VV: What concerns me the most is the power of the internet. I’m not any stronger than anyone else, or wiser, or anything, and I could be a candidate for Facebook Users Anonymous. I admit that I am powerless against Facebook! I am a Facebook addict! I want to check my Facebook several times a day and see if anyone sent me some funny things. These kinds of emotional reactions are what I read about twenty years ago in Amusing Ourselves to Death, though at the time it was about television. I wish they’d write an updated version about how powerful Facebook is. My daughter is addicted to Tumbler. You just share images. Everyone becomes like a DJ, or VJ, or curator, and all you’re ever doing is finding stuff and passing it on. But I don’t think it’s creative.

BLVR: It’s also a huge amount of work.

VV: Yeah, and it’s addicting, and you’re just asserting your status inside this little group – who can send the coolest stuff. But what are you doing? That’s the thing. I think it’s harder than ever to get anything done that you’re going to be proud of on your deathbed. That’s the standard: what are you gonna be proud of on your deathbed? You’re probably not going to be proud of all those Facebook posts you forwarded!

BLVR: Laurie Anderson had a routine about being a content provider, but now instead of providing content we’re rearranging content. 

VV: The only solution is not one that most people want to face, which is to become lovers of solitude and silence. If you identify anything as an addiction, which is how I consider Facebook and texting and iphones and all of this convenience, they’re all addictions, and how do you control addictions? Buckminster Fuller said, “Don’t try to change man… change environment.” So you can go the AA route and say yes, I am an addict of Facebook and Tumblr. I’m addicted to the pleasurable flow of images. It’s something William Burroughs pointed out to me, years ago in 1969: I need to see a film once in a while! And I’m sort of addicted to music! Since I play it, I rarely listen to it. If we had more time, we’d listen to the music you brought; I prefer to do that with artists, give them my real reactions. And the spectator completes the work of art! So where do we go from here? One thing I don’t like about our internet-dominated, 24/7 communication culture is, someone made a phrase: “We’re All Alone Together.” What was that phrase, Marian? Everyone’s sitting alone at a computer but they think they’re socially networking? Anyway.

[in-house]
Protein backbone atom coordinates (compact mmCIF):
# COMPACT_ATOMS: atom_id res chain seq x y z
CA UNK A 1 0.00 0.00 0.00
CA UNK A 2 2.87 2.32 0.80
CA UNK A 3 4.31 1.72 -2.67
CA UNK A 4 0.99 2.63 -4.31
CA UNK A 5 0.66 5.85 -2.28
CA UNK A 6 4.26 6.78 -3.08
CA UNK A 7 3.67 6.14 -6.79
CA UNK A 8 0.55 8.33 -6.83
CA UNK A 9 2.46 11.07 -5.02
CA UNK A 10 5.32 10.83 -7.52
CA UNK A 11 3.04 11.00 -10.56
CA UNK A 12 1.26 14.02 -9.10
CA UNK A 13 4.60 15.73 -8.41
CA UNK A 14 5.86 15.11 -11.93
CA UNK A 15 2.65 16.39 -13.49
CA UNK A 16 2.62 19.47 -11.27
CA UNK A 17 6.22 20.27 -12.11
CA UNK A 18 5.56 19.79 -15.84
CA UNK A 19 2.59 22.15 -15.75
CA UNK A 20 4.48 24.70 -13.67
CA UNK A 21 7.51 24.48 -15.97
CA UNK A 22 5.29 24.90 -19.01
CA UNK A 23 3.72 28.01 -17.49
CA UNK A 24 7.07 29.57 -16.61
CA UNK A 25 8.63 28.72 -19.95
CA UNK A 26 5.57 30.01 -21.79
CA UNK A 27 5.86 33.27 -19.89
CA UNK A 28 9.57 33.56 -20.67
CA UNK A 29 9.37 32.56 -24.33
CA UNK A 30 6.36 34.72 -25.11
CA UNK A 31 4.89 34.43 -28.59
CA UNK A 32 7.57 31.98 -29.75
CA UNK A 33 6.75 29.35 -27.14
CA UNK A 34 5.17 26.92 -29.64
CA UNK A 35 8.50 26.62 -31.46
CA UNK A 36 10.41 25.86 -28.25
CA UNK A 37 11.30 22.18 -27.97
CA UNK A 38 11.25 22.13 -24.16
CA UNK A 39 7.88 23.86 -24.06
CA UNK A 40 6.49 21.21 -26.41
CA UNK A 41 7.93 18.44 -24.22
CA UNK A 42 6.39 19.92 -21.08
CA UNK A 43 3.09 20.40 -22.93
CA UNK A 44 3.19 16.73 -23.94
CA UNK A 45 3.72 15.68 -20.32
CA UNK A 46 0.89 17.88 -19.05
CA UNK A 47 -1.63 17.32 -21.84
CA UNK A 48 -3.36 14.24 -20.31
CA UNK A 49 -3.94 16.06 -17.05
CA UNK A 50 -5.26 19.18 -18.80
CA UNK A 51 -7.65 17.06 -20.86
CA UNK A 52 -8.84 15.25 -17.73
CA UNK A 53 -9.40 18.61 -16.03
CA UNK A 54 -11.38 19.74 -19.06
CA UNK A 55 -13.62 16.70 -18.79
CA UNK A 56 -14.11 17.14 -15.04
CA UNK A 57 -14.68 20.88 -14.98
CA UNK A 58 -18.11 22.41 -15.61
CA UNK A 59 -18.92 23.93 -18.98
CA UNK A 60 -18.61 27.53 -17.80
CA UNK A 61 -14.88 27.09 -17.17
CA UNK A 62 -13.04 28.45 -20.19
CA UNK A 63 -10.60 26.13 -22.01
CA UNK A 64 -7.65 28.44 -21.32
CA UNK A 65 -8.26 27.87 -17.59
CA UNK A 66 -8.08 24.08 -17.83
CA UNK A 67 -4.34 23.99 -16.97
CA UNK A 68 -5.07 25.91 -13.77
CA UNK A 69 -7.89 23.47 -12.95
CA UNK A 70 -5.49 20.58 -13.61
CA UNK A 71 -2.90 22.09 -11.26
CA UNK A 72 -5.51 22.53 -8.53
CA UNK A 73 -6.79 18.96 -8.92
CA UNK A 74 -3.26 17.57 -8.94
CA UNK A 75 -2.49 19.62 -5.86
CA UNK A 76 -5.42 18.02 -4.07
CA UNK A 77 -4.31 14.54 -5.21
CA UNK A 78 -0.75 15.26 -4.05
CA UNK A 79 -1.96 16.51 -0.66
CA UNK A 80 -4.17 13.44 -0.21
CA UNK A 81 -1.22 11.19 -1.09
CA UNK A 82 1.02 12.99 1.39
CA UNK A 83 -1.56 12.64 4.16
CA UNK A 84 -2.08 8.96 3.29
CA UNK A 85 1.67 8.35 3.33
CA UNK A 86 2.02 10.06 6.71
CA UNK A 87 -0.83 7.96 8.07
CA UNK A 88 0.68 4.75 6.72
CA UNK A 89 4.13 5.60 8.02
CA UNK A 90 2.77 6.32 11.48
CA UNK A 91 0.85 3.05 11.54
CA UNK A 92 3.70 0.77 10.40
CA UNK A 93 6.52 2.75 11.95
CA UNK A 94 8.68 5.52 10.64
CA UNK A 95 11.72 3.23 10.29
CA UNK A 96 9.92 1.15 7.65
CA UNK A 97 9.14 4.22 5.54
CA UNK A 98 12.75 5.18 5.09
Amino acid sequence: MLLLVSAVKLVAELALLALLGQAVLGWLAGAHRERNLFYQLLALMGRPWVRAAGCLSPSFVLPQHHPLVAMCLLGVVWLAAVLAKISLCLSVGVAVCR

BLVR: I think she has headphones on.

VV: Like I said, I love to spend time alone in my room, and in my ideal world the first hour of every day would be in bed, writing down thoughts, harvesting dreams, before anyone phones or you have any internet access. I write on paper, cause if you write on a laptop, it’s too tempting to go online. You look up a word and then an hour later you remember why you went on… I think the new heroin addiction is connectivity. It’s a milder, but just as insidious, form of addiction. I see people coming over, and they sit where you’re sitting, but they’re constantly checking their iPhone under the table, as though I can’t see them!

BLVR: Yeah. We haven’t had the technology long enough to work out good etiquette.

VV: I should have asked you to take off your shoes at the door – you know, Japanese style – and put your iPhone in your shoes! And turn it off, so it doesn’t ring. Someday maybe this’ll happen, but it’s not guaranteed to make someone like me very popular.

More Reads

“In matters like writing and painting, a man does what he has to do—if he has to write, why then, he writes; and if he doesn’t feel the urgent need of writing, there are ...


This is the second in a series of letters, sent through the mail, between the writers Claudia Dey and Stacey Levine, who are in the process of reading each others’ work. Both ...